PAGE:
1. The most important thing about buying a new bike is to make sure it fits. The only way you'll know if the bike is right for you is to size up the bike and make sure that the bike's geometry matches your body's geometry. Ask questions and do some research.
mtn. biking 101
2. If possible, try to find a shop that will let you demo the bike on real dirt. Five minutes in a parking lot won't cut it. You wouldn't buy a car without a real world test drive, and a bike should be no different.
3. Don't belive the hype. Just because your favorite rider or best friend rides a certain bike, that doesn't mean that's the best one for you. Have an open mind and be realistic about your needs and ability.
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  1. #1
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    New set of wheels??

    Im looking forward to upgrading my existing wheels. The best candidate based on price, and reviews out there are the Easton ea90 xc 29". The thing is I've seen and heard very loud mechanisms on other rider's bikes. I think this sound comes from the cassette or the bearing somewhere on the rear wheel. Does this loud sound mean better quality in components in any way? Also, does it have anything to do with the wheels?

  2. #2
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    The noise comes from the hub coasting; specifically it is the pawls (spring loaded teeth) coasting over the groves in the hub that catch the teeth when you start to pedal, allowing you to move forward.

    Generally the higher frequency of the sounds, the higher quality the hub because of faster engagement. The hub is a part of the wheel as a whole (which includes tire, tube, rim, spokes, nipples, and hub).

    Arts has a deal right now if you buy mountain bike wheels you get free tires and tubes with your purchase.

  3. #3
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    Thats does seem like a good deal. Unfortunately somewhy they only sale the front wheel for the set I want. :s . Is it true carbon rims tend to be fragile? How can I know the how good the hubs are before my purchase?




    Quote Originally Posted by Ride-Aid View Post
    The noise comes from the hub coasting; specifically it is the pawls (spring loaded teeth) coasting over the groves in the hub that catch the teeth when you start to pedal, allowing you to move forward.

    Generally the higher frequency of the sounds, the higher quality the hub because of faster engagement. The hub is a part of the wheel as a whole (which includes tire, tube, rim, spokes, nipples, and hub).

    Arts has a deal right now if you buy mountain bike wheels you get free tires and tubes with your purchase.

  4. #4
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    The new carbon roval wheels are awesome deal if you want carbon otherwise I've had good luck with the non carbon rovals as well as American Classic wheelsets.

  5. #5
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    Look at Stan's wheelsets (29-inch Mountain Wheels) too. They're reasonablly priced, well built, and the oem hubs are good quality for the money. I think they even come pre-taped so they're tubeless-ready out of the box.
    Please donate to IMBA or your local chapter. It's trail karma.

  6. #6
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    Quote Originally Posted by MTBeing View Post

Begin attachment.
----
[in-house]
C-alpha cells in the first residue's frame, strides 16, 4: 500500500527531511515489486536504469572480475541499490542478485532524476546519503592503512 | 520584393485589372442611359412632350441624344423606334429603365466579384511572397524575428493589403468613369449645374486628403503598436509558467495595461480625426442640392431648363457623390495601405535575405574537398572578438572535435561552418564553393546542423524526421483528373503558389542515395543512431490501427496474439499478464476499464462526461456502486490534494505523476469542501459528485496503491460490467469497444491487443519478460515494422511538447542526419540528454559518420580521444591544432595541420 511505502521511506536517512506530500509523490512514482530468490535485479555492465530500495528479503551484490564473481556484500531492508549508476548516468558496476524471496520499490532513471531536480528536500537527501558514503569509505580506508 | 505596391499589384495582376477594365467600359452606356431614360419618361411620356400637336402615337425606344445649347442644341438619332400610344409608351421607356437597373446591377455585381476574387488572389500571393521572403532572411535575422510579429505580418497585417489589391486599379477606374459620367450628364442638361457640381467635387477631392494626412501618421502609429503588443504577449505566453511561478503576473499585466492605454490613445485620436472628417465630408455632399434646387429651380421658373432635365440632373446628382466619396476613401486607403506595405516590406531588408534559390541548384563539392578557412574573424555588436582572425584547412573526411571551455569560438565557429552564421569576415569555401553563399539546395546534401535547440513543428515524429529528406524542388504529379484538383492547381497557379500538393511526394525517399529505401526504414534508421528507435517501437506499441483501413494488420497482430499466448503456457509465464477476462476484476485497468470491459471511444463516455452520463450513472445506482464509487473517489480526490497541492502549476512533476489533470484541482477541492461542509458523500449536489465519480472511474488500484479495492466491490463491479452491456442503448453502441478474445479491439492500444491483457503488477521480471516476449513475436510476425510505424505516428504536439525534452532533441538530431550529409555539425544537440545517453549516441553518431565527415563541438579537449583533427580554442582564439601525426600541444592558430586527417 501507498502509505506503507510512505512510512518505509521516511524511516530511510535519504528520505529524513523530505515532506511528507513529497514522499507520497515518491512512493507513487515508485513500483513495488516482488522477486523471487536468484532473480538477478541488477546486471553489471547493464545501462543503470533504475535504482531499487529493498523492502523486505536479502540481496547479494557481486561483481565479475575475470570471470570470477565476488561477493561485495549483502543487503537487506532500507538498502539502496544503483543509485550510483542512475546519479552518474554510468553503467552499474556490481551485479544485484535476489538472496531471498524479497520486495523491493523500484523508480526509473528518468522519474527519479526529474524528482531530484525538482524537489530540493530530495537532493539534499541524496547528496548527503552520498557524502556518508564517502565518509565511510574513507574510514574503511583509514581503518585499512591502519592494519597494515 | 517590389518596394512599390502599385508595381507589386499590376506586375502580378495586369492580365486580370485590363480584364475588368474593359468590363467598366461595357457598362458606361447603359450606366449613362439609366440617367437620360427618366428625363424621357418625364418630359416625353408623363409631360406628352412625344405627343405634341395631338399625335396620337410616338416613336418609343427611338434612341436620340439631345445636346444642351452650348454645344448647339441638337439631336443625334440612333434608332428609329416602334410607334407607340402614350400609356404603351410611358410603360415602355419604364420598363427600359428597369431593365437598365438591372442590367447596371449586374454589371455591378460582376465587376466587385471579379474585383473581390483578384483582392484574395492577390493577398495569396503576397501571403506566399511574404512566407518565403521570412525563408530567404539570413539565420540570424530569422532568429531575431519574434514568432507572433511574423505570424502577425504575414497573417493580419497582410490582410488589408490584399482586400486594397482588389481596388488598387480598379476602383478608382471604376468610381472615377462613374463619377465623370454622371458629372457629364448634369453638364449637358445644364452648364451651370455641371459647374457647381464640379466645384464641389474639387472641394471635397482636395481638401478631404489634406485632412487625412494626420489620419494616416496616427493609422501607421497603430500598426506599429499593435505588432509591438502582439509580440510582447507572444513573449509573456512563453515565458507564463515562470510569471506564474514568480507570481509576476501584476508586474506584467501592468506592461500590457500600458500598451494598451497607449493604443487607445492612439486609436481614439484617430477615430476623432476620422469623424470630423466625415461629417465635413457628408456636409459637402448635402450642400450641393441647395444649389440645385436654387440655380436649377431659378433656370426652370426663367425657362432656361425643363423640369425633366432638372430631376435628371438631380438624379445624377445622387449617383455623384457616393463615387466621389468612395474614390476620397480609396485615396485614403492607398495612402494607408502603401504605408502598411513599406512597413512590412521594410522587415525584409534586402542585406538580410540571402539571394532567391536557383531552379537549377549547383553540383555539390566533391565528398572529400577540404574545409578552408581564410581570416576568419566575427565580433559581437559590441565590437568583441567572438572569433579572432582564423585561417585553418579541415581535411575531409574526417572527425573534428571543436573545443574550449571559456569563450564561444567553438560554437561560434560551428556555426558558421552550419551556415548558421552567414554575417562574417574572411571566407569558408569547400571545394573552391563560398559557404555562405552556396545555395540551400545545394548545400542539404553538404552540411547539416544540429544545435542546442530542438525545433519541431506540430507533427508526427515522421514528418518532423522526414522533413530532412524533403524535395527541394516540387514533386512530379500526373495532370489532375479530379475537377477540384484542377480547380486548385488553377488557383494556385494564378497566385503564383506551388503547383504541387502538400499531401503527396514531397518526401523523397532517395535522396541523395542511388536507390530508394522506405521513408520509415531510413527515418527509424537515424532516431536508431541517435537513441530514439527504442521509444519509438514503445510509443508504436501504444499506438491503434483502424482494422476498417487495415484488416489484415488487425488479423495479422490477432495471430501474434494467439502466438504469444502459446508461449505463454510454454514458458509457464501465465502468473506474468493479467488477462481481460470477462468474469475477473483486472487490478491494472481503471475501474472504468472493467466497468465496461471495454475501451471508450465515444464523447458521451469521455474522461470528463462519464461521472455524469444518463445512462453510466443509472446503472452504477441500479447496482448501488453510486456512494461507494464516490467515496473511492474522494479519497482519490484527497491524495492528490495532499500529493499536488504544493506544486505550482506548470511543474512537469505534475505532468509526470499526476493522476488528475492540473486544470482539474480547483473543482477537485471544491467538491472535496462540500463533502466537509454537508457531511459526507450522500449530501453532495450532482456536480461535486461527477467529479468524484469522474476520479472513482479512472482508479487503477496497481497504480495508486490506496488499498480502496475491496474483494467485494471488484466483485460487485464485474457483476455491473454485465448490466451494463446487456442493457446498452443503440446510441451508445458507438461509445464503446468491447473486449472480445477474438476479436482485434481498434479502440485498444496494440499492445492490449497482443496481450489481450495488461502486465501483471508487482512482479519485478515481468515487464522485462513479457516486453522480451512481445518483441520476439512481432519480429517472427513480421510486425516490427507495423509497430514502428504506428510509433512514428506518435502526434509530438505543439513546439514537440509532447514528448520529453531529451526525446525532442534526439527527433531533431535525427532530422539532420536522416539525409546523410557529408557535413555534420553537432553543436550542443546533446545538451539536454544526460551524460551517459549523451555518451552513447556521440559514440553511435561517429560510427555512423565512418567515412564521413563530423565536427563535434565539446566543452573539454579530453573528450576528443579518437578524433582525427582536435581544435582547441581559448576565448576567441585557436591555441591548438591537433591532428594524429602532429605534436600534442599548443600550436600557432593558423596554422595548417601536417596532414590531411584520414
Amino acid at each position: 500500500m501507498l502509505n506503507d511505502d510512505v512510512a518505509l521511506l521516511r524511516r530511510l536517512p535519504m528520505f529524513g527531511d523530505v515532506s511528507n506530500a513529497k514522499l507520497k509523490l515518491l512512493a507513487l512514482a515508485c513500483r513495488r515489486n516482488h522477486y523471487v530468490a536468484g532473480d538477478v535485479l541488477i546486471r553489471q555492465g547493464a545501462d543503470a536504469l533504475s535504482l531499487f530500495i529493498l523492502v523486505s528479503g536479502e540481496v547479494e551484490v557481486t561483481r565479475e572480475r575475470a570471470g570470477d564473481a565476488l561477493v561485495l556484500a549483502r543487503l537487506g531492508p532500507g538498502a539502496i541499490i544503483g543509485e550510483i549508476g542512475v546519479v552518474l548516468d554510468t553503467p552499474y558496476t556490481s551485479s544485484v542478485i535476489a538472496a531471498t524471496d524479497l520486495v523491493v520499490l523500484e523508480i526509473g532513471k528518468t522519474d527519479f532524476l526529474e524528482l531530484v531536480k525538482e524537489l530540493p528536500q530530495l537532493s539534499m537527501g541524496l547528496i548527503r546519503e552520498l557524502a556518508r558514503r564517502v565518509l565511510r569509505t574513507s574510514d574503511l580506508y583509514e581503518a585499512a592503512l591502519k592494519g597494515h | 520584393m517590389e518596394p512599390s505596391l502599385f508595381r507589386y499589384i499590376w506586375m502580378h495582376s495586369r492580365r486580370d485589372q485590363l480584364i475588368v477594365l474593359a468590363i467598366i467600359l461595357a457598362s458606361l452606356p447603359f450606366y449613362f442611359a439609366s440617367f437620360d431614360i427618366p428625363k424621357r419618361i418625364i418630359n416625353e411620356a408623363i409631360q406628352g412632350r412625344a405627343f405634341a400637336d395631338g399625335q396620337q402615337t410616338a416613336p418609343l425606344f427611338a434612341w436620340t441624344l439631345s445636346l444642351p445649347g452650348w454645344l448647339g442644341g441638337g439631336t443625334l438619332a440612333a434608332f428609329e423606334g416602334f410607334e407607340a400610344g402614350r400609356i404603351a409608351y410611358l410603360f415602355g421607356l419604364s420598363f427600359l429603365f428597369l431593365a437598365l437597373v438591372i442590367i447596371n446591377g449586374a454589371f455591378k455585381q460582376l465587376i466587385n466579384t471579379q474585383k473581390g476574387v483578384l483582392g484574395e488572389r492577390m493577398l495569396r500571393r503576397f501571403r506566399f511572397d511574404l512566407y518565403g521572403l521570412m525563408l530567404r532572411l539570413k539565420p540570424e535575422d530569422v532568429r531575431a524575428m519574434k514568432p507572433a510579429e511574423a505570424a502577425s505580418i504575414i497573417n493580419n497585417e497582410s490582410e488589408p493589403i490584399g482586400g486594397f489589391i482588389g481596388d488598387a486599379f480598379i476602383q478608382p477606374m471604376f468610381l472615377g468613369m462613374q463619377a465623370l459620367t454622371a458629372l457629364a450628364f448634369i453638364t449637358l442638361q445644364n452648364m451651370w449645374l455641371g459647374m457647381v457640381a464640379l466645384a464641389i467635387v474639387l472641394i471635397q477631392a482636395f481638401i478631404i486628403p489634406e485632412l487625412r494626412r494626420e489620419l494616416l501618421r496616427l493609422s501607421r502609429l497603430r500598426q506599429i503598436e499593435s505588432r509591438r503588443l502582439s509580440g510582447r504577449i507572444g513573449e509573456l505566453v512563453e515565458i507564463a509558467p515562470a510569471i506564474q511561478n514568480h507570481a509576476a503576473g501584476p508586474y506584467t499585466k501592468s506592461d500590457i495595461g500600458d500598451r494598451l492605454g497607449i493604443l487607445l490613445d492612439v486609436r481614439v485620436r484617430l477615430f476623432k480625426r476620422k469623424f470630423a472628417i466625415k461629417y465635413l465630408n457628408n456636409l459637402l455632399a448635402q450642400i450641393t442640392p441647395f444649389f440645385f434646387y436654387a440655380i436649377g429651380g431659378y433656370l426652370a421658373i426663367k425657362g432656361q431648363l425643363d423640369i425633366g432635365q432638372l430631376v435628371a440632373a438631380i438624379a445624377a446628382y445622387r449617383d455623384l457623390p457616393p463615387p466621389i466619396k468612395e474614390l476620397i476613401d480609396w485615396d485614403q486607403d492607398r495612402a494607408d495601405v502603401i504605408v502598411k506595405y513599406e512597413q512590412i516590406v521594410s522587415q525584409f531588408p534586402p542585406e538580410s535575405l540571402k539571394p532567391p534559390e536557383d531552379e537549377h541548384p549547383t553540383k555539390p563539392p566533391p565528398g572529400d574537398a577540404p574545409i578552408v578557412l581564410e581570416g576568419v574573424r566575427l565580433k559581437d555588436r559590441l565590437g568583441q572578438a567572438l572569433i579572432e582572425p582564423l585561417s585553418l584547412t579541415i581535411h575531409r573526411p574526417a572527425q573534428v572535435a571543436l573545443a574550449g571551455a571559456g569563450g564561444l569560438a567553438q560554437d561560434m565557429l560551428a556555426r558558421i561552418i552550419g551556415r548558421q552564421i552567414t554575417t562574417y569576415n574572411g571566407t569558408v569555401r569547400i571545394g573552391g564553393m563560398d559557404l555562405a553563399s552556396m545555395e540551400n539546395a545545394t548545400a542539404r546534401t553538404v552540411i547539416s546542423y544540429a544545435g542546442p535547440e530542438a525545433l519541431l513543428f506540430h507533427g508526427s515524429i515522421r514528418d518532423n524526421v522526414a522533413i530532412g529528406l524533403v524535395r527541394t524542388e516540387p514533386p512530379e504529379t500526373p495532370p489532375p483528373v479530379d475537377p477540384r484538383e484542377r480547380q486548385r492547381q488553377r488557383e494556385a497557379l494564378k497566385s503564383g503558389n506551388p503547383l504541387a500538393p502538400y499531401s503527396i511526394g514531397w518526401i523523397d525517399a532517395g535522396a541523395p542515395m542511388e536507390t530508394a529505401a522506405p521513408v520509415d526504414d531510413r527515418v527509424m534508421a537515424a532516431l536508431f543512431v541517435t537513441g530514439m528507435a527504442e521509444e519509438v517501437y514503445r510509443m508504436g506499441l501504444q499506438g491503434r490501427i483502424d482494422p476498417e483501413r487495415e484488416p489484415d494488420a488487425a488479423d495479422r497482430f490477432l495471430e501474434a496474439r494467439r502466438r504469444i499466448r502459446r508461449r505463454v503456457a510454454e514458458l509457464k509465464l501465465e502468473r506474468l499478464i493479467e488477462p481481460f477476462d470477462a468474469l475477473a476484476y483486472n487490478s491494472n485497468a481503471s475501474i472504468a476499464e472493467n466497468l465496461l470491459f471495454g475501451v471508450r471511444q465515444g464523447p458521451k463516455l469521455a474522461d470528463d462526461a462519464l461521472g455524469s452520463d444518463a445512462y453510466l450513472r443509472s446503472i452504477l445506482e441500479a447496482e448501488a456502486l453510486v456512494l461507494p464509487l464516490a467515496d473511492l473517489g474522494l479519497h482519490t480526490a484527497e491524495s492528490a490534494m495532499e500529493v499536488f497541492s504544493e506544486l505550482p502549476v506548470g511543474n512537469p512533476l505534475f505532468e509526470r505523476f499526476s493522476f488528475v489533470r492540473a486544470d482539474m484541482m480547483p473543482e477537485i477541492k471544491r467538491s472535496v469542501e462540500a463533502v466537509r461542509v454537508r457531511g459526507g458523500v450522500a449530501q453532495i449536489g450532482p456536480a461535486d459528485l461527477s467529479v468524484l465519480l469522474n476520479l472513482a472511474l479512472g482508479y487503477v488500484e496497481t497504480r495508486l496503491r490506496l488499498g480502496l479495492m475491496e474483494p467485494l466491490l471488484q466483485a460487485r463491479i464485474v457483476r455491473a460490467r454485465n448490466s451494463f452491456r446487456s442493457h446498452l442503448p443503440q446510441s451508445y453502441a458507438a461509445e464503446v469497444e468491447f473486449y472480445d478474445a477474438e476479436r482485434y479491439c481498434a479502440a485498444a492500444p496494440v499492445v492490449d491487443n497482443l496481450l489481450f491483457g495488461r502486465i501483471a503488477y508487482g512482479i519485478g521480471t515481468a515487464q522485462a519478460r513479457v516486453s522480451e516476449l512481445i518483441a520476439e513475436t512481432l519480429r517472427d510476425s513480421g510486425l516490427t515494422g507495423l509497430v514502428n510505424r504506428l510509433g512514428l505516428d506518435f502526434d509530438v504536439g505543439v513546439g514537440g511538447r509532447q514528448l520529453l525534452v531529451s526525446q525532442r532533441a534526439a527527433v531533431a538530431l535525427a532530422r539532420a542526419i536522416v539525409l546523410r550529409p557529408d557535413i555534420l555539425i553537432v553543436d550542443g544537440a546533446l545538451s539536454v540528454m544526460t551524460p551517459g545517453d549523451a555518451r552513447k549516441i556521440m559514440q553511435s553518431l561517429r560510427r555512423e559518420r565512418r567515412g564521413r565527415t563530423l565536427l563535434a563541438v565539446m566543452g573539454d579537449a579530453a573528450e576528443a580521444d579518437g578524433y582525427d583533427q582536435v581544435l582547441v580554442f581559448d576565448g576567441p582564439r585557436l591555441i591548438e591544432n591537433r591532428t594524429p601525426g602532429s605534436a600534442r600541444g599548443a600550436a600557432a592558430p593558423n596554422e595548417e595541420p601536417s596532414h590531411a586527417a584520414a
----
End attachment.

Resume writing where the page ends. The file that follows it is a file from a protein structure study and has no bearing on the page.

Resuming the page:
Look at Stan's wheelsets (29-inch Mountain Wheels) too. They're reasonablly priced, well built, and the oem hubs are good quality for the money. I think they even come pre-taped so they're tubeless-ready out of the box.

    Thanks for the suggestions. I'll make sure I check these out before my decision. But my concern is my initial question of carbon rims tending to be fragile? Like as in the bend easier, break or loose roundness way easier than aluminum?

  7. #7
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    you can get black flag experts for $185 shipped one ebay. This the KING deal right currently imo.

    black flag expert 29" | eBay

  8. #8
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    Quote Originally Posted by Gooordo View Post
    Thanks for the suggestions. I'll make sure I check these out before my decision. But my concern is my initial question of carbon rims tending to be fragile? Like as in the bend easier, break or loose roundness way easier than aluminum?
    Carbon rims are extremely stiff. They won't bend or loose roundness, and they stay true so long as the spokes are properly tensioned. When carbon fails, it's usually in the form of a crack. You can probably expect a carbon rim to be straight and true until it completely fails, if it does.

    As for whether they're fragile, as with anything else it depends on the intended use. If you find some super light XC race-day wheels, I'd expect them to be fragile. If they're advertised as trail, all-mountain, or enduro wheels, you can expect them to be close to bulletproof. If there's a specified rider weight limit, be careful if it's anywhere close to your weight fully geared.

  9. #9
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    Thank you Lazarus that's what I wanted to know. For a moment there a felt terrible about my writing.. Haha
    I will pay extra attention to the intended use of the product. It's also good to know that even the rider's weight becomes a factor towards choosing wheels. I do mostly xc and ocasional mountain. As much as a hardtail allows me to. I would try to stay on high quality aluminum unless I find a very good deal on carbon. As for the hubs I guess the only way on knowing how good they are is trying them???

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